The montage that cements the franchise’s status as a masculine, multi-film camp masterpiece takes place in Chapter 2, when Wick literally suits up to hit Gianna D’Antonio (Claudia Gerini) at her glamorous Italian rock opera coronation. He visits a “sommelier” who describes weapons as though they are fine wines, uses a tailor who lines his high-end suits with tactical body armor, and views ancient blueprints with bespectacled expertise. Everything is spoken in code, creating a heightened sense of ceremony. No one pays in cash, but in gold coins of nondescript value. It’s grandiose yet silly, requiring everyone to treat each line with the utmost importance. In other words, it’s camp.
As Chapter 2 continues, Wick uses his impenetrable, perfectly tailored suits as armor. The ensemble that’s been a historical signifier of a man’s power, wealth, and prestige, is being used to block bullets while on a job. It’s an incredible detail, not to mention incredibly camp.
In general, the John Wick franchise is well-regarded for sleek and refined visuals that overwhelmingly cater to what’s considered manly. It’s such an extreme representation of respectable manhood that the films can sometimes feel like ads for a razor or a sports drink, just waiting for a low, grumbly voice to say, “Gillette. The best a man can get.”
John Wick as a man: Did we mention he loves his wife?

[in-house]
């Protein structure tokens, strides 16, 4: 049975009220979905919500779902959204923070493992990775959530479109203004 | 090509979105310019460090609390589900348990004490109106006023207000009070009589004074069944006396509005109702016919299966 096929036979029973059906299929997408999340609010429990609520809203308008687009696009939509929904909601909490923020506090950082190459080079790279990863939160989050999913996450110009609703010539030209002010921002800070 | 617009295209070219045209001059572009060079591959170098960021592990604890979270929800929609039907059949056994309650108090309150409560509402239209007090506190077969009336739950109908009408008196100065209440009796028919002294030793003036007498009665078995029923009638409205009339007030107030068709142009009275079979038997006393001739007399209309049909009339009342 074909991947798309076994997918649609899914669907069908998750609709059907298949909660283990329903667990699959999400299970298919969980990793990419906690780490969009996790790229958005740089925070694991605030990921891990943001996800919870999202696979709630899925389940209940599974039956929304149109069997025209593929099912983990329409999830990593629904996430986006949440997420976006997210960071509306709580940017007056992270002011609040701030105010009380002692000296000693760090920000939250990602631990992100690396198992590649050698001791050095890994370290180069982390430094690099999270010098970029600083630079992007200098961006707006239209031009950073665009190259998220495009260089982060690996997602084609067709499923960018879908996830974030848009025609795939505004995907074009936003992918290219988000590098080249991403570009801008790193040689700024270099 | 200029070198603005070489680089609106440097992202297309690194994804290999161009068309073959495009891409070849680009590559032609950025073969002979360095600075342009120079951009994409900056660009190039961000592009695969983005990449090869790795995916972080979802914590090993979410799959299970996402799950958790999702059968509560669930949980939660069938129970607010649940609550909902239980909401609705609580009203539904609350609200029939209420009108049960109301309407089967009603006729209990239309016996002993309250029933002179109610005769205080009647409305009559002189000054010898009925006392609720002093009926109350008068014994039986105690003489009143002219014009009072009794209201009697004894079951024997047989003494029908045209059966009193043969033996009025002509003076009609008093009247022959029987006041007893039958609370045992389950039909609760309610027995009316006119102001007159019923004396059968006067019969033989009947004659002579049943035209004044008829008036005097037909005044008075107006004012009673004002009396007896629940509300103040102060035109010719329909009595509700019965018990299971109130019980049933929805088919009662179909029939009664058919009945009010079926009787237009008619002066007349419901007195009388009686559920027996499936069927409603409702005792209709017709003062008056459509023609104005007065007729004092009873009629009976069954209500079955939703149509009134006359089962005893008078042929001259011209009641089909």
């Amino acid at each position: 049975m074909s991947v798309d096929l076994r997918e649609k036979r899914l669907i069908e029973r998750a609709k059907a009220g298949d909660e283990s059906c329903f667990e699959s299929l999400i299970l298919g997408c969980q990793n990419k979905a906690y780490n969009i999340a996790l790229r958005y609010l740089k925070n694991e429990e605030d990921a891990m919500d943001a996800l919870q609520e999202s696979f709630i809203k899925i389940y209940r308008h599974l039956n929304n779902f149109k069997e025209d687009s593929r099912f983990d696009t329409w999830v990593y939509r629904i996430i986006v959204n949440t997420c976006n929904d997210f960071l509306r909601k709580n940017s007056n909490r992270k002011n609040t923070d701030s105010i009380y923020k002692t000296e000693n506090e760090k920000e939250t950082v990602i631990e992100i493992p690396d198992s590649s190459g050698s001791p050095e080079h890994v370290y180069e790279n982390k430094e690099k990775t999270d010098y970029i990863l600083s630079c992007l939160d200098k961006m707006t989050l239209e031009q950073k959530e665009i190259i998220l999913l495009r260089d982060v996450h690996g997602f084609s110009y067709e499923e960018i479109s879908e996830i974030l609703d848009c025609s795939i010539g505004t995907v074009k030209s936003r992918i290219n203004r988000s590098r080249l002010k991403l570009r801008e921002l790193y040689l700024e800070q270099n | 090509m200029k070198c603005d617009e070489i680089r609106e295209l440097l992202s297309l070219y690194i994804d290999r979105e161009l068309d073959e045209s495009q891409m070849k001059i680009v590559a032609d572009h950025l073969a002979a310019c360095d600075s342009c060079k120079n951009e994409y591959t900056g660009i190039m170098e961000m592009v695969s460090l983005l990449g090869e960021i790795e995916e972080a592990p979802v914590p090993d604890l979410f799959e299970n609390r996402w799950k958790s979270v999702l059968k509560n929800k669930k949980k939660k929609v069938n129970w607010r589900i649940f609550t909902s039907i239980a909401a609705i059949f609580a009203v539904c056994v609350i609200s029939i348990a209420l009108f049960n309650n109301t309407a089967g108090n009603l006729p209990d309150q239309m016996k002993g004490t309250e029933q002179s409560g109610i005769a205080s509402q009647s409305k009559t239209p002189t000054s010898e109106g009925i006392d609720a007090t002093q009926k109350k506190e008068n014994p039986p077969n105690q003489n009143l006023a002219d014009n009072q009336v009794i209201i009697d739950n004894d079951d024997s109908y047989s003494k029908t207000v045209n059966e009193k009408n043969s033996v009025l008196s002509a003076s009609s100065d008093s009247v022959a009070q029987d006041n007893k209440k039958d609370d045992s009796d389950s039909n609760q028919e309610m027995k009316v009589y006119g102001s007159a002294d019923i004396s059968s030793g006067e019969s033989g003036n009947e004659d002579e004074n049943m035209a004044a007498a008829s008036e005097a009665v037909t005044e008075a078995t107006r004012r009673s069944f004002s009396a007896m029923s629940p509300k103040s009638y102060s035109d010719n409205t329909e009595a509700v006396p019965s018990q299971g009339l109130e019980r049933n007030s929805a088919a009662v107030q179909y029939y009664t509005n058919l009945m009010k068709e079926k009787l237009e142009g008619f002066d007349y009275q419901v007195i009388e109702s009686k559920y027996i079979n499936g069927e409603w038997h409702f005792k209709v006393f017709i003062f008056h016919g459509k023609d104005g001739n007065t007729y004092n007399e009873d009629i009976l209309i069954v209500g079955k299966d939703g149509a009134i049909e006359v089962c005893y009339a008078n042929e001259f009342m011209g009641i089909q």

John Wick as a character is relatively simple. He’s an expertly skilled man who loves his wife, dog, vintage car, and fine weaponry. He is a caricature of everything we as a society consider admirable about masculinity, magnified and toyed with right before our eyes while embodying what’s stereotypically valued in men: Discipline, justice, strength, stoicism. He is sensitively masculine, as he’s not only brave and strong, but loving.
The word “respectable” is key when looking at John Wick as a man. Every costume he wears and every room he enters is fit to portray his elevated sense of masculinity—becoming an archetype of manhood that any given male would aspire to achieve. He’s rarely shown engaging with women combatants, especially in the early films. In John Wick, he defends himself from Ms. Perkins’ (Adrianne Palicki) attacks, but he ultimately lets her go, only for her death to be carried out by someone else. This aversion to brutalizing women, even those tasked with taking him out, is a subtle but crucial element in the characterization of his manhood.